Interview with Vitalik: The community is far more important than the code

Interviewed: Vitalik Buterin

Interview & Writing: Li Hua, Retric @ 橙皮 书

This year marks the 21st anniversary of the establishment of the Apache Software Foundation. As a representative of the Internet open source community, Apache projects support more than half of the Internet, and Apache Hadoop projects have almost formed the entire big data ecosystem. The core principle of Apache is "community over code".

As a representative of the blockchain open source community, how does Ethereum view the open source community and how to build an open source community? For this we interviewed Vitalik Buterin.

The power of the open source community

Q: As the largest open source community in the blockchain field, is the community the most important for Ethereum?

Vitalik: I definitely think the community is the most important part of Ethereum. The code determines what a platform can do now, and the community determines what the platform can do in the future. What's more, no matter for the blockchain or any software ecosystem, it is very important for people to participate and feel friendly, and this can't be achieved by code.

Q: What advantages does the open source community have over traditional software development?

Vitalik: The amount of work involved in developing projects like Ethereum is too great for traditional software development companies to accomplish. The work to be faced includes not only the development of blockchain clients, application layer software, etc., but also training, documentation, developer experience, etc. The community can complete these tasks together, but a single company can only do it on its own. Difficult to do.

In addition, for those very smart and talented people, money is only a factor in attracting them. They will also be attracted by a healthy and exciting environment, because they feel that they are doing something meaningful to the world Things that feel motivated, these are things that money can't buy. If you try to replace these things with money, you will quickly spend a lot of money without necessarily getting the results you expect.

Q: Do you think open source culture exists in other fields? Fields other than software and code?

Vitalik: I think something similar exists in other areas. For example, many people who work in the city government often go to chat with each other and share their ideas. Many intellectual communities, such as mathematics and humanities, operate in a similar way. I think human beings naturally like to cooperate, but sometimes, between countries, between companies and companies, the incentives generated by competition can hinder such cooperation.

Ethereum open source community

Q: The first time you consciously felt that Ethereum had a "community", when was it? What did the Ethereum community look like at that time? Can you describe it briefly?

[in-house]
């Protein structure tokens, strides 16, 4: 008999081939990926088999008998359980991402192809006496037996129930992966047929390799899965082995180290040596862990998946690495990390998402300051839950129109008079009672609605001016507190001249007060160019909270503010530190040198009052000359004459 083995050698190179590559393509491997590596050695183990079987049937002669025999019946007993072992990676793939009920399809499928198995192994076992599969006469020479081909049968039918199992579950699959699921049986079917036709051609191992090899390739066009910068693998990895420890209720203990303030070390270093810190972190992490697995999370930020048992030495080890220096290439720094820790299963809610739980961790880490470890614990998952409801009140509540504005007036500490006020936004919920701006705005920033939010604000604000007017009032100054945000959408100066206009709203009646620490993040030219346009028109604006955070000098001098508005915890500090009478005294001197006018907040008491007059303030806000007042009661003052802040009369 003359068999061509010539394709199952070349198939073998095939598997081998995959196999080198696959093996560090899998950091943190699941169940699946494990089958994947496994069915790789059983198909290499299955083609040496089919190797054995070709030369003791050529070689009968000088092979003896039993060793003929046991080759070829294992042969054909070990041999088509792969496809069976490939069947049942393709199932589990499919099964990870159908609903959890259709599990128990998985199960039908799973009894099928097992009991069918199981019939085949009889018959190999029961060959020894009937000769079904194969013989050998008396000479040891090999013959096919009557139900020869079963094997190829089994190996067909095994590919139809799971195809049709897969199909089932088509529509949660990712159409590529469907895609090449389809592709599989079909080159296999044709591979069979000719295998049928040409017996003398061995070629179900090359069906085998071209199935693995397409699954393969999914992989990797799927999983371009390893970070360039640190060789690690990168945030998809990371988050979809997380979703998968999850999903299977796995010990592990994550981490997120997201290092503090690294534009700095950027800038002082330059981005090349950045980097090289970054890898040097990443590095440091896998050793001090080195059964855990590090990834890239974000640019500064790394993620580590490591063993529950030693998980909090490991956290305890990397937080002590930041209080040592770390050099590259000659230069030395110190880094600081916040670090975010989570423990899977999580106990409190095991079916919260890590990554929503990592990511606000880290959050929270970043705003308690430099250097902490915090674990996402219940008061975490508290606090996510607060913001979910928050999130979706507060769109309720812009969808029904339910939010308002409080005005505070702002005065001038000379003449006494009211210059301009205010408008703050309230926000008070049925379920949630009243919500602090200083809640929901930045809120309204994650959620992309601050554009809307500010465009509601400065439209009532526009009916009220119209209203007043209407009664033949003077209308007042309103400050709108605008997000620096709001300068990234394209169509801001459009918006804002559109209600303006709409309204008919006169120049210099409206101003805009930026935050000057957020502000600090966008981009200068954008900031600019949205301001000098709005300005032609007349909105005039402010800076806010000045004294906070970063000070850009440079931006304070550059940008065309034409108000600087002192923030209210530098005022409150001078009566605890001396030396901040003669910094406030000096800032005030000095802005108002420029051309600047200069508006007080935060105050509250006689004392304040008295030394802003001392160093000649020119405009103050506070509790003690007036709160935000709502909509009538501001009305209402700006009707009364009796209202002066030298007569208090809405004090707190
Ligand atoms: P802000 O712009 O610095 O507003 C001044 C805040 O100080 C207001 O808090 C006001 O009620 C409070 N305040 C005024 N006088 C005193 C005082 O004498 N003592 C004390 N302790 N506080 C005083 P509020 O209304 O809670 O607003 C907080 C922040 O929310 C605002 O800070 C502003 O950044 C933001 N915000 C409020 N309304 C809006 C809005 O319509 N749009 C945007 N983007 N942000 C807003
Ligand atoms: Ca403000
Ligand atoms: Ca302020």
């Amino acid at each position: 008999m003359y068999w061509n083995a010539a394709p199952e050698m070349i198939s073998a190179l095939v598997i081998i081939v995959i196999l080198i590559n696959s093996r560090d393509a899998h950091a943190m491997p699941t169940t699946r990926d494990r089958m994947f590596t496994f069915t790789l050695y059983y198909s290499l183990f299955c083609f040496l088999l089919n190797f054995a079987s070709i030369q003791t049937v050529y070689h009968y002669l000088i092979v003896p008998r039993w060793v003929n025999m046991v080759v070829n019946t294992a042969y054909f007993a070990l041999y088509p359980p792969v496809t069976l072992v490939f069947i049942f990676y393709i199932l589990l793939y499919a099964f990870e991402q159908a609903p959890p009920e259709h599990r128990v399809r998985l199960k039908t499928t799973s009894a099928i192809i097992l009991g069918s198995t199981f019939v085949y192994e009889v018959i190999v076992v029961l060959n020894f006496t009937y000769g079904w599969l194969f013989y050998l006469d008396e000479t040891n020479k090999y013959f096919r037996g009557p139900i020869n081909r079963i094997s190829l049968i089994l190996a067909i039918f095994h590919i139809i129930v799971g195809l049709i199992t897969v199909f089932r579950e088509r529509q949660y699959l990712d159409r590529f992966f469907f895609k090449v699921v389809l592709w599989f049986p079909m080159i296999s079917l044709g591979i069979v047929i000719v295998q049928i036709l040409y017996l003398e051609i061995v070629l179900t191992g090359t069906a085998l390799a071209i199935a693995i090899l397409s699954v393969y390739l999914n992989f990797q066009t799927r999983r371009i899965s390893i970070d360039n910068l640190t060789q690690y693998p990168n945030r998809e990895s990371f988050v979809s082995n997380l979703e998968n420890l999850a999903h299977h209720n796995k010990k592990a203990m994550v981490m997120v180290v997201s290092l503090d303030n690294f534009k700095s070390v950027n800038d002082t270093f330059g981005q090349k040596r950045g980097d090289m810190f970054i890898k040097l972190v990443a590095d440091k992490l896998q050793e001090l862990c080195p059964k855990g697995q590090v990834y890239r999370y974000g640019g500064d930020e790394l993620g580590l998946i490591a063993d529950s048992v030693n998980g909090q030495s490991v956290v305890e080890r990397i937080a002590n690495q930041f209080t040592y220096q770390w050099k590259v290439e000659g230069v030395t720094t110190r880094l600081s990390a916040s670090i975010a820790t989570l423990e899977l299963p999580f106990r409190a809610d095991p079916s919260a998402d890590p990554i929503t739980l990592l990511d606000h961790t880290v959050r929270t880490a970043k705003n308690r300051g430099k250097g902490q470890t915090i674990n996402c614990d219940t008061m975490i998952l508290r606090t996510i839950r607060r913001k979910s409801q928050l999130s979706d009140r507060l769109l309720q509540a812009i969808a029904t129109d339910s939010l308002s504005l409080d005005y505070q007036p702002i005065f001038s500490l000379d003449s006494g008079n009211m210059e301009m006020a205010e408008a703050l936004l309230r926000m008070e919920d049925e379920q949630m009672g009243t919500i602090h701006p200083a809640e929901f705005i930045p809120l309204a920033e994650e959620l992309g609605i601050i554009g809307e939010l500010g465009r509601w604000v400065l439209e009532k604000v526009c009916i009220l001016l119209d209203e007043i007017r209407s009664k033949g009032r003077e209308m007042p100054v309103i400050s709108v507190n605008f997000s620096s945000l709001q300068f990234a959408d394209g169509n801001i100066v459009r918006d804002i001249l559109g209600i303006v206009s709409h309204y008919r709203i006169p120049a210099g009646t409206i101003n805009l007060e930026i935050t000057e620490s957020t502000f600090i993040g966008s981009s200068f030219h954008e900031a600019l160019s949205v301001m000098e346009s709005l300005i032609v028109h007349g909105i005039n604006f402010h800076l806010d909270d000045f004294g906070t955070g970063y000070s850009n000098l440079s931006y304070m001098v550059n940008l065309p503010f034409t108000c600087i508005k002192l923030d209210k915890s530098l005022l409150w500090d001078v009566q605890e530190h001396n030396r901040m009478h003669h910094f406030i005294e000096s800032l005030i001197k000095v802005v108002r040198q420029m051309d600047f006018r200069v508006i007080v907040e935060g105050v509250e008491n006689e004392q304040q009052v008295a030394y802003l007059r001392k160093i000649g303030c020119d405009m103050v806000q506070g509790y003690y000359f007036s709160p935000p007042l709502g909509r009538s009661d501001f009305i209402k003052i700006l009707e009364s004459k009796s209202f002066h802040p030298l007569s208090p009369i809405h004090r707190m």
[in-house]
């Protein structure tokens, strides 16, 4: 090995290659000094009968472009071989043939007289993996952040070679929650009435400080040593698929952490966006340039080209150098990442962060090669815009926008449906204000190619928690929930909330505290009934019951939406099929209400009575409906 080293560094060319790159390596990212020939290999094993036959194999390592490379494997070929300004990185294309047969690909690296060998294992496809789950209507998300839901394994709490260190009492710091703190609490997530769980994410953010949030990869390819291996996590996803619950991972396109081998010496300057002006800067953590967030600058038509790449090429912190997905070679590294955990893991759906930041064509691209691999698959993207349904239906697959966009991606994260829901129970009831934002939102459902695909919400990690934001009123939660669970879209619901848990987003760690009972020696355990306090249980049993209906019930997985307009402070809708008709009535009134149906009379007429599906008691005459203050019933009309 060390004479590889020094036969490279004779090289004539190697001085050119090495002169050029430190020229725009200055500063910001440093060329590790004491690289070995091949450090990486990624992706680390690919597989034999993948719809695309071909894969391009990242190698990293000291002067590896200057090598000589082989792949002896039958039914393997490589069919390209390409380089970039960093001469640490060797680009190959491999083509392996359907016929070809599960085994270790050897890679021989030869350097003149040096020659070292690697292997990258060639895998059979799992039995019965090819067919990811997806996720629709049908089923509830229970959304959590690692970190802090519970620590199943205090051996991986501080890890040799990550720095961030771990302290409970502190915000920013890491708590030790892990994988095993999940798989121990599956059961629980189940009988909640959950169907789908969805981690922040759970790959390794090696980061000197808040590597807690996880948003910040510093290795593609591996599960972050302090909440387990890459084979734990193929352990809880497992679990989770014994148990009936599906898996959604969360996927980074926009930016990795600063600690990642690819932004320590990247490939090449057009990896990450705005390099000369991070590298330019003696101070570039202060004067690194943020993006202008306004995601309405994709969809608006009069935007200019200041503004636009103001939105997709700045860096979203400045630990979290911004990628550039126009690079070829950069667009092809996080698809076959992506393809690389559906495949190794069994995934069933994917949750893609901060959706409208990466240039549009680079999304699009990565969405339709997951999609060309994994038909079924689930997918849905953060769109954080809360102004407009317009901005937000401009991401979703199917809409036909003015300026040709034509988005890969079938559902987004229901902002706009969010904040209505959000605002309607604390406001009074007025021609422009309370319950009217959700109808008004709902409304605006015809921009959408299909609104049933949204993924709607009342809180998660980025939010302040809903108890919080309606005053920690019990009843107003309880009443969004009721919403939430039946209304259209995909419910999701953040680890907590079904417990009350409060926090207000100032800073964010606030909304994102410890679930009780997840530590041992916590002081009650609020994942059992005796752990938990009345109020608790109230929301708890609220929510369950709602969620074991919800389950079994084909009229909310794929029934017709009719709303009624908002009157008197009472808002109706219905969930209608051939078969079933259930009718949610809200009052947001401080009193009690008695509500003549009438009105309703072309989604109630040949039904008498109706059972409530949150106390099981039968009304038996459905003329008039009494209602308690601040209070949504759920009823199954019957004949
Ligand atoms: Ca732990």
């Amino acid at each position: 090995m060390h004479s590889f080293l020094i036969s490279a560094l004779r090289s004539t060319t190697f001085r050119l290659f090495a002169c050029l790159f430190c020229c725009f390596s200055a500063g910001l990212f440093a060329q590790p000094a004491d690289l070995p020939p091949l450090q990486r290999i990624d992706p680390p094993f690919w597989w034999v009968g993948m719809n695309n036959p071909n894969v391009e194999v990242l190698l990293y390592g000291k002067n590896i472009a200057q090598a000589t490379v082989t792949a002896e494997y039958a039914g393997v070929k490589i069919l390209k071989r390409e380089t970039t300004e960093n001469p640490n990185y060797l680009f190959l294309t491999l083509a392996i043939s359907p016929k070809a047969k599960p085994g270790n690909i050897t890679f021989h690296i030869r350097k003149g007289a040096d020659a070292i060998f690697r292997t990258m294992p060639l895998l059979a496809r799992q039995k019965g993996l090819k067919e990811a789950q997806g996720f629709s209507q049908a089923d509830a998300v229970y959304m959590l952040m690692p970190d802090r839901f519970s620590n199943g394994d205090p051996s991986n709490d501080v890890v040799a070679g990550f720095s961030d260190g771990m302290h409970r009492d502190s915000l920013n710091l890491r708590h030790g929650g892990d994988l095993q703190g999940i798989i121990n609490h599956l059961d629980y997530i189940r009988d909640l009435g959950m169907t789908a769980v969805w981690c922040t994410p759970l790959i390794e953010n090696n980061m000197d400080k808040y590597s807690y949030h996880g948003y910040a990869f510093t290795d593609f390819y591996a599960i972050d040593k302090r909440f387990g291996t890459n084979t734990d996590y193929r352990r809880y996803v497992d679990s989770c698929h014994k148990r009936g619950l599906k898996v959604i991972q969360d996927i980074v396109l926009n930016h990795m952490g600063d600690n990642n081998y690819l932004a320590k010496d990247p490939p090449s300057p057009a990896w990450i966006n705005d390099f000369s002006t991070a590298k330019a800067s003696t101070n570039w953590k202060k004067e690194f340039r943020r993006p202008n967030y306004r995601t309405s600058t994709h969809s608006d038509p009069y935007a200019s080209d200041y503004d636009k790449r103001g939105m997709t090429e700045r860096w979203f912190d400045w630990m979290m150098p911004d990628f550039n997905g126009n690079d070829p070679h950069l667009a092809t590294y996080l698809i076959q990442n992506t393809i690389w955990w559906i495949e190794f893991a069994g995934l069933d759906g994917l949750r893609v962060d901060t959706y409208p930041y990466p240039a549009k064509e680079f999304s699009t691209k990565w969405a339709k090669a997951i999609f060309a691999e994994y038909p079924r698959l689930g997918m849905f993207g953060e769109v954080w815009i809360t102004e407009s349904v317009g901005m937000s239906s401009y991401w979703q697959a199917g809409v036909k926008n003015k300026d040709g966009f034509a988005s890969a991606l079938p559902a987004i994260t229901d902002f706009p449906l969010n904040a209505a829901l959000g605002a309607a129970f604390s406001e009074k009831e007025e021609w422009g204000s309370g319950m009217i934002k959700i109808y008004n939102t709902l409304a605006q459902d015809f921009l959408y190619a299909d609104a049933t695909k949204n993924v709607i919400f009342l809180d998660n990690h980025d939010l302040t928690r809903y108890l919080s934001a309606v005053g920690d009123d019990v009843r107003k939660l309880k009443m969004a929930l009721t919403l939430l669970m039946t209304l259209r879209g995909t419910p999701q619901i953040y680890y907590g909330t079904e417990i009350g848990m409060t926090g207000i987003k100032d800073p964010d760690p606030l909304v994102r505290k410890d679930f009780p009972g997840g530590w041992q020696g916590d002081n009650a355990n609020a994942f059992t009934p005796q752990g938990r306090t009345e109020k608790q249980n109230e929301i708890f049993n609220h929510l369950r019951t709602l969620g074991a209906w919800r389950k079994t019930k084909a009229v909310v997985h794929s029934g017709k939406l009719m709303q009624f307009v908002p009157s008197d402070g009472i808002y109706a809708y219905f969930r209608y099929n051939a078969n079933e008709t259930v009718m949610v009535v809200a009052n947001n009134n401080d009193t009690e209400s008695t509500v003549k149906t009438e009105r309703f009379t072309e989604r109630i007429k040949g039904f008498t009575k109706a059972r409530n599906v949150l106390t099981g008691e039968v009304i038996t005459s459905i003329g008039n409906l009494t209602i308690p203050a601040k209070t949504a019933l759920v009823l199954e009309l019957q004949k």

Vitalik: It should not be felt at a certain moment, but a gradual process. For example, in the past few years, I went to a new city every month and went to a new place. I could hear or see some new Ethereum applications every time. In 2015, if someone did something on Ethereum, I would almost immediately know. But now, I feel like there are more and more projects and more and more things I don't know. Sometimes I even feel that in this community I started myself, I am like an outside tourist. The Ethereum community is now so large, and it has indeed grown amazingly from the initial community to today.

Q: Some reports show that 18% of the developers in the blockchain field belong to the Ethereum community, and this number is 4 times that of the second place. What do you think is the most important reason why developers are willing to "work" on Ethereum?

Vitalik: I think people see the Ethereum community as a place where a lot of the most interesting work is happening. These jobs can be in the field of cryptography, in the field of economic mechanism design, or in the development of blockchain protocols. Field. And people will find that the Ethereum community is promoting the development of society and technological progress, and it is not just focusing on the price of coins.

Of course, Ethereum is not the only crypto community that focuses on these aspects.For example, Zcash is also a very powerful community. They have made important pioneering efforts in the field of zero-knowledge proofs, protocol management, and developer incentives. Work, but the Ethereum community is the biggest one.

Q: The reason why Ethereum can have such a strong community and open source ecosystem is because what important things are done right? Many public chains are also building communities, but progress does not seem to be very good.

Vitalik: I don't think you can forcibly create an "ecology". The ecology needs to grow by itself, and it must have ideas and values ​​that can be shared to attract people to join this community. I think the reason why most projects fail is that they think money is enough, and economic incentives can create a community. In addition, projects with unique ideas (such as Tezos, I personally do not agree with the on-chain governance method, but at least they are using new and unique methods to do things) tend to be more successful.

Q: Can Ethereum developers be "stolen"?